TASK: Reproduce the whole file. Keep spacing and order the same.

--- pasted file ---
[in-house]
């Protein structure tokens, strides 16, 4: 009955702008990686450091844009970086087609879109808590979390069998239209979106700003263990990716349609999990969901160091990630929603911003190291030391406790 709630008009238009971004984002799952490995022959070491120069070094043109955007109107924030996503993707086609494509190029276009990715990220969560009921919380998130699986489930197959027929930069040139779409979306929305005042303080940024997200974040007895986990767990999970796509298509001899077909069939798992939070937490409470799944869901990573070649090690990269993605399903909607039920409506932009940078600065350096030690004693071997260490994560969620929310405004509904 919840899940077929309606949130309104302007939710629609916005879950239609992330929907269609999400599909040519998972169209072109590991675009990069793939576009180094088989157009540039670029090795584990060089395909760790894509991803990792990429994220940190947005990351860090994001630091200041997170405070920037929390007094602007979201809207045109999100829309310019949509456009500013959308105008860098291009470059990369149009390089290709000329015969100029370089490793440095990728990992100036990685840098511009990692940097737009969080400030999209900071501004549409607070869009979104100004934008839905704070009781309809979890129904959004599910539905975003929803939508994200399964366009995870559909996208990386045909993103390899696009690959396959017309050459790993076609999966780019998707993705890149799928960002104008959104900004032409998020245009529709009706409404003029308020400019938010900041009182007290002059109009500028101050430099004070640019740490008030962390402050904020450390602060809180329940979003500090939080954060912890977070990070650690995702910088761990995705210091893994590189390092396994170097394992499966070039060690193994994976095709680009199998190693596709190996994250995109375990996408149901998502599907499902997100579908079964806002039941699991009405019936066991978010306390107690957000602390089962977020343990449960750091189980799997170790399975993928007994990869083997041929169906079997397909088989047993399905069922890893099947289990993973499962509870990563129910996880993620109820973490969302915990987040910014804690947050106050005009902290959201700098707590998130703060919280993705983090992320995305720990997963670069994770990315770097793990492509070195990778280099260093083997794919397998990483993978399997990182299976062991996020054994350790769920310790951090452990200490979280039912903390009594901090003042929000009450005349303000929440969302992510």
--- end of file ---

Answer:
[in-house]
């Protein structure tokens, strides 16, 4: 009955702008990686450091844009970086087609879109808590979390069998239209979106700003263990990716349609999990969901160091990630929603911003190291030391406790 709630008009238009971004984002799952490995022959070491120069070094043109955007109107924030996503993707086609494509190029276009990715990220969560009921919380998130699986489930197959027929930069040139779409979306929305005042303080940024997200974040007895986990767990999970796509298509001899077909069939798992939070937490409470799944869901990573070649090690990269993605399903909607039920409506932009940078600065350096030690004693071997260490994560969620929310405004509904 919840899940077929309606949130309104302007939710629609916005879950239609992330929907269609999400599909040519998972169209072109590991675009990069793939576009180094088989157009540039670029090795584990060089395909760790894509991803990792990429994220940190947005990351860090994001630091200041997170405070920037929390007094602007979201809207045109999100829309310019949509456009500013959308105008860098291009470059990369149009390089290709000329015969100029370089490793440095990728990992100036990685840098511009990692940097737009969080400030999209900071501004549409607070869009979104100004934008839905704070009781309809979890129904959004599910539905975003929803939508994200399964366009995870559909996208990386045909993103390899696009690959396959017309050459790993076609999966780019998707993705890149799928960002104008959104900004032409998020245009529709009706409404003029308020400019938010900041009182007290002059109009500028101050430099004070640019740490008030962390402050904020450390602060809180329940979003500090939080954060912890977070990070650690995702910088761990995705210091893994590189390092396994170097394992499966070039060690193994994976095709680009199998190693596709190996994250995109375990996408149901998502599907499902997100579908079964806002039941699991009405019936066991978010306390107690957000602390089962977020343990449960750091189980799997170790399975993928007994990869083997041929169906079997397909088989047993399905069922890893099947289990993973499962509870990563129910996880993620109820973490969302915990987040910014804690947050106050005009902290959201700098707590998130703060919280993705983090992320995305720990997963670069994770990315770097793990492509070195990778280099260093083997794919397998990483993978399997990182299976062991996020054994350790769920310790951090452990200490979280039912903390009594901090003042929000009450005349303000929440969302992510």